Research in the Peter and Takako Jones lab

Research in the Peter and Takako Jones lab

Peter and Takako Jones function as Co-PIs, combining expertise in gene regulation, biochemistry and chromatin with expertise in cell biology, developmental biology and molecular biology. Together we investigate epigenetic mechanisms of gene regulation focusing on the combined roles of DNA methylation, Polycomb Group proteins, histone post-translational modifications and noncoding RNAs.

We use a wide range of approaches, including biochemistry, cell biology, developmental biology, proteomics and epigenomics, to investigate the epigenetic mechanisms that function during normal muscle development and establish and maintain disease states. In addition, our experimental approaches utilize several different model organisms (mouse, Drosophila, C. elegans, and Xenopus) to augment our work in primary human cell culture models and in vitro systems. Overall, we aim to design therapeutic approaches targeting the epigenetic regulatory mechanisms involved in human disease with a particular focus on myopathies. Our research has three main areas:

Epigenetics of muscle development and disease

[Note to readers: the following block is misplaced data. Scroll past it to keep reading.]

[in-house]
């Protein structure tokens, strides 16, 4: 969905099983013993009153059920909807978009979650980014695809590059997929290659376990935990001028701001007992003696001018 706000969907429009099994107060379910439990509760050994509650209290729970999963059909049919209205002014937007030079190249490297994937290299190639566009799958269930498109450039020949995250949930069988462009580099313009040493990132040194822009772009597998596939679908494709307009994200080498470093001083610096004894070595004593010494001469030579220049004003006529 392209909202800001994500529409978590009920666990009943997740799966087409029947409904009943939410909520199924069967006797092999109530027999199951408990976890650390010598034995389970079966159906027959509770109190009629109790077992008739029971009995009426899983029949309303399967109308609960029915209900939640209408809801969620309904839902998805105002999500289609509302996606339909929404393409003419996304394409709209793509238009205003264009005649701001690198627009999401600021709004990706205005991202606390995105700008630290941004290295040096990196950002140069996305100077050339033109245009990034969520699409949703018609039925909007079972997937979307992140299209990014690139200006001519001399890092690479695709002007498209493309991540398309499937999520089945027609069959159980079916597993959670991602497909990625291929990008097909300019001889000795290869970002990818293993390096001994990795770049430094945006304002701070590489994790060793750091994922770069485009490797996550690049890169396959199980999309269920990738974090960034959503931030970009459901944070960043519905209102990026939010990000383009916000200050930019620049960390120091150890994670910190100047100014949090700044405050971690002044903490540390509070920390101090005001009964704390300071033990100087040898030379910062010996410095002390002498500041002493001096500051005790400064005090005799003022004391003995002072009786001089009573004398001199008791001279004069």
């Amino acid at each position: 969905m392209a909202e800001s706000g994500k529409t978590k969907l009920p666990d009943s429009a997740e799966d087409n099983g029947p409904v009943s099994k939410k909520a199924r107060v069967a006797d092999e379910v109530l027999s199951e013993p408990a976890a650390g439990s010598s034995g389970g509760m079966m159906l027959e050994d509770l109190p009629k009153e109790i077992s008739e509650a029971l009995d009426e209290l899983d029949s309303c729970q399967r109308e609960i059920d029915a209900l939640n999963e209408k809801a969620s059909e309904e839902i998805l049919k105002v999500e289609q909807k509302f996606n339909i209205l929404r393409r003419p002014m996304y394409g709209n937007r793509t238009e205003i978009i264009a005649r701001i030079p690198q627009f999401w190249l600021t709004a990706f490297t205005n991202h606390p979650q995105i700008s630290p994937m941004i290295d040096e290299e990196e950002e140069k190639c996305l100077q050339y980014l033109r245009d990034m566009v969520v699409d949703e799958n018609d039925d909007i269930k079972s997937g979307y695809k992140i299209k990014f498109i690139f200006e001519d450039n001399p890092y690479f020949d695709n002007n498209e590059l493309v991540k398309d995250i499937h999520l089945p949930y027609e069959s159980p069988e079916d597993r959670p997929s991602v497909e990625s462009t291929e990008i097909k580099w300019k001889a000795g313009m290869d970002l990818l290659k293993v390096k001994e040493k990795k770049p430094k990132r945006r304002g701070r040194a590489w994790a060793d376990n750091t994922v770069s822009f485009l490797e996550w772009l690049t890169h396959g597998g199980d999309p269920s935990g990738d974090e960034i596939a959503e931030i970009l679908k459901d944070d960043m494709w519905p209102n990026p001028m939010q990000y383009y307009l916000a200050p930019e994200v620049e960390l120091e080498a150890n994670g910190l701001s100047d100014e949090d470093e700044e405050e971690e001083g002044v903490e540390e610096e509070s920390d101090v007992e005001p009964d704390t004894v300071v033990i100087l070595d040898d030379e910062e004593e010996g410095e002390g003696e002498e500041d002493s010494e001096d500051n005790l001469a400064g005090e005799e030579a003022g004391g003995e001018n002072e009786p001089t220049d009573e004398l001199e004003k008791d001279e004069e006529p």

We use Facioscapulohumeral muscular dystrophy (FSHD) as a model to investigate epigenetic mechanisms of gene regulation. The genetic criteria for FSHD are merely disease permissive, however, all forms of clinical FSHD exhibit epigenetic dysregulation of the chromosome 4q35 D4Z4 macrosatellite. The epigenetic mechanisms differentially regulated in FSHD include DNA methylation, histone post-translational modifications, Polycomb Group proteins, lncRNAs, RNA dependent DNA methylation, and nuclear organization.

Engineering novel disease models for therapeutic development and preclinical testing

We are designing human cellular as well as animal models of FSHD, including mouse, Drosophila and C. elegans, for therapeutic development and pre-clinical testing. These models are based on aberrant expression of DUX4-FL and/or FRG1, two genes important for development and implicated in mediating FSHD pathophysiology. These FSHD disease relevant models are used to test small molecule, ncRNA, and CRISPR-based therapeutic approaches.

RNA-binding proteins involved in development and disease

We focus on two highly conserved proteins, FRG1 and MeCP2, which we have identified as RNA-binding proteins. In addition to interacting with select mRNAs, FRG1 is also an actin bundling protein critical for muscle development and a direct transcriptional target of the DUX4-FL transcription factor. MeCP2 is an epigenetic regulator critical for neuronal development and the gene most commonly mutated in Rett Syndrome.